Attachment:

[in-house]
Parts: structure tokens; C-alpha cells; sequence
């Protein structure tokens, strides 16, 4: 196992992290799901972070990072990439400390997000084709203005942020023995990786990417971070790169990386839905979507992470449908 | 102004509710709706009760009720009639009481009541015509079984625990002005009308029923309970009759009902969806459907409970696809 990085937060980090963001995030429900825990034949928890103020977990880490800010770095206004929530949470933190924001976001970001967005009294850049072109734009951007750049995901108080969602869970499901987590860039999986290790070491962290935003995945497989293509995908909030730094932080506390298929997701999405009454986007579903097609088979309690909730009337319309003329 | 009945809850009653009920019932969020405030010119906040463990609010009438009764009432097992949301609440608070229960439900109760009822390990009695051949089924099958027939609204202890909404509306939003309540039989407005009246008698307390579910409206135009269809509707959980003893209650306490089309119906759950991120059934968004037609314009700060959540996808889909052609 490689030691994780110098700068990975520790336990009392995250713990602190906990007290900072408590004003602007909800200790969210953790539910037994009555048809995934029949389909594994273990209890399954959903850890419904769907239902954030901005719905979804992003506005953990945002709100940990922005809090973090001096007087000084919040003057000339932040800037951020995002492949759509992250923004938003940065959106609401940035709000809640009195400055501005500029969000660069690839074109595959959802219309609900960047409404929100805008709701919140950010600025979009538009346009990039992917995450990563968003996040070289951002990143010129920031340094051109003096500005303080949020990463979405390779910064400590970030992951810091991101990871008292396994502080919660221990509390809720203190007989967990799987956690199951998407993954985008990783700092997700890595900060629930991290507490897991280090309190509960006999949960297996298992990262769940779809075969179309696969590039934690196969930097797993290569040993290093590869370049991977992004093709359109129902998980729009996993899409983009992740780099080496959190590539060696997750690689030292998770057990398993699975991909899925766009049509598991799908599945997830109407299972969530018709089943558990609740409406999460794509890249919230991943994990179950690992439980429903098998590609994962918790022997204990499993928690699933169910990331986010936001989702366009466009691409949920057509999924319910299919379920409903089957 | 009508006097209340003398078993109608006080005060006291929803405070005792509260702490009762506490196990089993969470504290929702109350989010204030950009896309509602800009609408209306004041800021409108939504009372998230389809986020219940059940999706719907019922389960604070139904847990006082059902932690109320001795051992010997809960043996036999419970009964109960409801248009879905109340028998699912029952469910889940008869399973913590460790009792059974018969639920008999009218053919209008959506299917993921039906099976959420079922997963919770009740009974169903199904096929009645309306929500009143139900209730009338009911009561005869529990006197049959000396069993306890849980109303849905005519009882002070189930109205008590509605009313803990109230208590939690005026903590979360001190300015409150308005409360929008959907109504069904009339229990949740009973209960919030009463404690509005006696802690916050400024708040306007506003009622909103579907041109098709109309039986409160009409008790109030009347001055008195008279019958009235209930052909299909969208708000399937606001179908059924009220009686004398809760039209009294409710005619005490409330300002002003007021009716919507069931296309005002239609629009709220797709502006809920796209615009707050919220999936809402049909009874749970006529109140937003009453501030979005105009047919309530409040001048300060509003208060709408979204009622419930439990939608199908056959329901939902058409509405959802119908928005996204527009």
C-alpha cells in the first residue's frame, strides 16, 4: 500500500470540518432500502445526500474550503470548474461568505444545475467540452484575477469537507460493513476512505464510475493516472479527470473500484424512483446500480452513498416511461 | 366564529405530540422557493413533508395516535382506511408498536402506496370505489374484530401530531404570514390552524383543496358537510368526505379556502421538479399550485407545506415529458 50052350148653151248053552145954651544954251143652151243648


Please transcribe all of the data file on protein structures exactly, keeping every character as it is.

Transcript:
[in-house]
Parts: structure tokens; C-alpha cells; sequence
């Protein structure tokens, strides 16, 4: 196992992290799901972070990072990439400390997000084709203005942020023995990786990417971070790169990386839905979507992470449908 | 102004509710709706009760009720009639009481009541015509079984625990002005009308029923309970009759009902969806459907409970696809 990085937060980090963001995030429900825990034949928890103020977990880490800010770095206004929530949470933190924001976001970001967005009294850049072109734009951007750049995901108080969602869970499901987590860039999986290790070491962290935003995945497989293509995908909030730094932080506390298929997701999405009454986007579903097609088979309690909730009337319309003329 | 009945809850009653009920019932969020405030010119906040463990609010009438009764009432097992949301609440608070229960439900109760009822390990009695051949089924099958027939609204202890909404509306939003309540039989407005009246008698307390579910409206135009269809509707959980003893209650306490089309119906759950991120059934968004037609314009700060959540996808889909052609 490689030691994780110098700068990975520790336990009392995250713990602190906990007290900072408590004003602007909800200790969210953790539910037994009555048809995934029949389909594994273990209890399954959903850890419904769907239902954030901005719905979804992003506005953990945002709100940990922005809090973090001096007087000084919040003057000339932040800037951020995002492949759509992250923004938003940065959106609401940035709000809640009195400055501005500029969000660069690839074109595959959802219309609900960047409404929100805008709701919140950010600025979009538009346009990039992917995450990563968003996040070289951002990143010129920031340094051109003096500005303080949020990463979405390779910064400590970030992951810091991101990871008292396994502080919660221990509390809720203190007989967990799987956690199951998407993954985008990783700092997700890595900060629930991290507490897991280090309190509960006999949960297996298992990262769940779809075969179309696969590039934690196969930097797993290569040993290093590869370049991977992004093709359109129902998980729009996993899409983009992740780099080496959190590539060696997750690689030292998770057990398993699975991909899925766009049509598991799908599945997830109407299972969530018709089943558990609740409406999460794509890249919230991943994990179950690992439980429903098998590609994962918790022997204990499993928690699933169910990331986010936001989702366009466009691409949920057509999924319910299919379920409903089957 | 009508006097209340003398078993109608006080005060006291929803405070005792509260702490009762506490196990089993969470504290929702109350989010204030950009896309509602800009609408209306004041800021409108939504009372998230389809986020219940059940999706719907019922389960604070139904847990006082059902932690109320001795051992010997809960043996036999419970009964109960409801248009879905109340028998699912029952469910889940008869399973913590460790009792059974018969639920008999009218053919209008959506299917993921039906099976959420079922997963919770009740009974169903199904096929009645309306929500009143139900209730009338009911009561005869529990006197049959000396069993306890849980109303849905005519009882002070189930109205008590509605009313803990109230208590939690005026903590979360001190300015409150308005409360929008959907109504069904009339229990949740009973209960919030009463404690509005006696802690916050400024708040306007506003009622909103579907041109098709109309039986409160009409008790109030009347001055008195008279019958009235209930052909299909969208708000399937606001179908059924009220009686004398809760039209009294409710005619005490409330300002002003007021009716919507069931296309005002239609629009709220797709502006809920796209615009707050919220999936809402049909009874749970006529109140937003009453501030979005105009047919309530409040001048300060509003208060709408979204009622419930439990939608199908056959329901939902058409509405959802119908928005996204527009």
C-alpha cells in the first residue's frame, strides 16, 4: 500500500470540518432500502445526500474550503470548474461568505444545475467540452484575477469537507460493513476512505464510475493516472479527470473500484424512483446500480452513498416511461 | 366564529405530540422557493413533508395516535382506511408498536402506496370505489374484530401530531404570514390552524383543496358537510368526505379556502421538479399550485407545506415529458 50052350148653151248053552145954651544954251143652151243648